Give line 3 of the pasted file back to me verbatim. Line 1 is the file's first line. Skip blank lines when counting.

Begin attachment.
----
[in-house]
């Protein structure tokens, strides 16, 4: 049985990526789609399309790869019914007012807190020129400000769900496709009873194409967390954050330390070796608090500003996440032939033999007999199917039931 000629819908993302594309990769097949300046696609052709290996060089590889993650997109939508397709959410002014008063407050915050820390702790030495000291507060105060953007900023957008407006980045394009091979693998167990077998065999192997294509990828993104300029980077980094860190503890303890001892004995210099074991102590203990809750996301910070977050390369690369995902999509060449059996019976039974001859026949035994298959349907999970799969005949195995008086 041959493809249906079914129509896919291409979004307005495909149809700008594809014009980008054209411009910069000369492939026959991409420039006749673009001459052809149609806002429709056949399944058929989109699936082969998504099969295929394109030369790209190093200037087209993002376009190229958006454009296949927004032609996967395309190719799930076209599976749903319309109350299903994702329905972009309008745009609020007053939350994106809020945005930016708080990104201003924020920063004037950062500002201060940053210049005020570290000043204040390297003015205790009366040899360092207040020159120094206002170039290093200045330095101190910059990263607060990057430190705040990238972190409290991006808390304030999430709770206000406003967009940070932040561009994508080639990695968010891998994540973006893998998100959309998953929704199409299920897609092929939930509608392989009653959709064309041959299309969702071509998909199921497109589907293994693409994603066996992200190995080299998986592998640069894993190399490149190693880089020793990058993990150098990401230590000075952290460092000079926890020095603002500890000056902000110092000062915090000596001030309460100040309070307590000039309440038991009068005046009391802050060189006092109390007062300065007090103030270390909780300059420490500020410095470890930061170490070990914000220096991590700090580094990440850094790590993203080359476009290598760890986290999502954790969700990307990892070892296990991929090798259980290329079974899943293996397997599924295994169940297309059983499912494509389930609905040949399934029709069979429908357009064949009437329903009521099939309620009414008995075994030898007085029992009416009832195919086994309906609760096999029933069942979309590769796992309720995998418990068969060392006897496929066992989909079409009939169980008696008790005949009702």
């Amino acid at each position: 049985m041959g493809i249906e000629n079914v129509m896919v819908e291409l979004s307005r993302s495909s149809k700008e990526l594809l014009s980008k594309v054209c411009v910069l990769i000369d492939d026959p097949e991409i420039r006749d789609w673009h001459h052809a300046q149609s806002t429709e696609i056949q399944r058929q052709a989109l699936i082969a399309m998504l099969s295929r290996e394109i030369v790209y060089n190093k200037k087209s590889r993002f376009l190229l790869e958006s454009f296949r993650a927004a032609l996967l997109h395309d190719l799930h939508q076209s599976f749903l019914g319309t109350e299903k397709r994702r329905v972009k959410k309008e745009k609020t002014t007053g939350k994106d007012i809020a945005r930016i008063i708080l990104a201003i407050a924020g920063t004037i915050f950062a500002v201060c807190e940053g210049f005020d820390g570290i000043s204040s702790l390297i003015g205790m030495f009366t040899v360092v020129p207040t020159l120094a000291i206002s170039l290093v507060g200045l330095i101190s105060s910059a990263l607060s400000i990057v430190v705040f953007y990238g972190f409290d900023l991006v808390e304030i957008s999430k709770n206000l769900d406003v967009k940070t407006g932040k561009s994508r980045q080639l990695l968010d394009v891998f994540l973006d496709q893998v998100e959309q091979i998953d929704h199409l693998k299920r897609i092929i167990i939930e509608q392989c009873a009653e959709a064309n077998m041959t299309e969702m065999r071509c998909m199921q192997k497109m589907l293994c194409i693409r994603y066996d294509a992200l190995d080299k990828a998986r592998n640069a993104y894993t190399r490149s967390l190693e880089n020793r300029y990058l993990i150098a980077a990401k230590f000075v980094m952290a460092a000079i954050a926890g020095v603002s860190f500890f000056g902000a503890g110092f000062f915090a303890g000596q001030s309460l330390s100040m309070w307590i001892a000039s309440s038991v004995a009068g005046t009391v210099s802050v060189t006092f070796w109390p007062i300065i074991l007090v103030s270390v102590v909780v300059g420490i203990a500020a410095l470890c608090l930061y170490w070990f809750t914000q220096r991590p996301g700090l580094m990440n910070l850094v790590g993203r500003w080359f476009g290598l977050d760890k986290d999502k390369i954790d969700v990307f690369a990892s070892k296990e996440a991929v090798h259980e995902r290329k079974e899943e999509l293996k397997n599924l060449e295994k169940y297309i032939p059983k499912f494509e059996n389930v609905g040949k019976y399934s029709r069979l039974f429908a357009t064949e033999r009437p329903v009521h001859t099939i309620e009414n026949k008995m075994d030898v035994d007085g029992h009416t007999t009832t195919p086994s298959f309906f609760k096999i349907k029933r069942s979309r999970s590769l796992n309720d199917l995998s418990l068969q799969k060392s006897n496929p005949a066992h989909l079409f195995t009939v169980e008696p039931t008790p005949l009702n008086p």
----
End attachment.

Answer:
């Amino acid at each position: 049985m041959g493809i249906e000629n079914v129509m896919v819908e291409l979004s307005r993302s495909s149809k700008e990526l594809l014009s980008k594309v054209c411009v910069l990769i000369d492939d026959p097949e991409i420039r006749d789609w673009h001459h052809a300046q149609s806002t429709e696609i056949q399944r058929q052709a989109l699936i082969a399309m998504l099969s295929r290996e394109i030369v790209y060089n190093k200037k087209s590889r993002f376009l190229l790869e958006s454009f296949r993650a927004a032609l996967l997109h395309d190719l799930h939508q076209s599976f749903l019914g319309t109350e299903k397709r994702r329905v972009k959410k309008e745009k609020t002014t007053g939350k994106d007012i809020a945005r930016i008063i708080l990104a201003i407050a924020g920063t004037i915050f950062a500002v201060c807190e940053g210049f005020d820390g570290i000043s204040s702790l390297i003015g205790m030495f009366t040899v360092v020129p207040t020159l120094a000291i206002s170039l290093v507060g200045l330095i101190s105060s910059a990263l607060s400000i990057v430190v705040f953007y990238g972190f409290d900023l991006v808390e304030i957008s999430k709770n206000l769900d406003v967009k940070t407006g932040k561009s994508r980045q080639l990695l968010d394009v891998f994540l973006d496709q893998v998100e959309q091979i998953d929704h199409l693998k299920r897609i092929i167990i939930e509608q392989c009873a009653e959709a064309n077998m041959t299309e969702m065999r071509c998909m199921q192997k497109m589907l293994c194409i693409r994603y066996d294509a992200l190995d080299k990828a998986r592998n640069a993104y894993t190399r490149s967390l190693e880089n020793r300029y990058l993990i150098a980077a990401k230590f000075v980094m952290a460092a000079i954050a926890g020095v603002s860190f500890f000056g902000a503890g110092f000062f915090a303890g000596q001030s309460l330390s100040m309070w307590i001892a000039s309440s038991v004995a009068g005046t009391v210099s802050v060189t006092f070796w109390p007062i300065i074991l007090v103030s270390v102590v909780v300059g420490i203990a500020a410095l470890c608090l930061y170490w070990f809750t914000q220096r991590p996301g700090l580094m990440n910070l850094v790590g993203r500003w080359f476009g290598l977050d760890k986290d999502k390369i954790d969700v990307f690369a990892s070892k296990e996440a991929v090798h259980e995902r290329k079974e899943e999509l293996k397997n599924l060449e295994k169940y297309i032939p059983k499912f494509e059996n389930v609905g040949k019976y399934s029709r069979l039974f429908a357009t064949e033999r009437p329903v009521h001859t099939i309620e009414n026949k008995m075994d030898v035994d007085g029992h009416t007999t009832t195919p086994s298959f309906f609760k096999i349907k029933r069942s979309r999970s590769l796992n309720d199917l995998s418990l068969q799969k060392s006897n496929p005949a066992h989909l079409f195995t009939v169980e008696p039931t008790p005949l009702n008086p």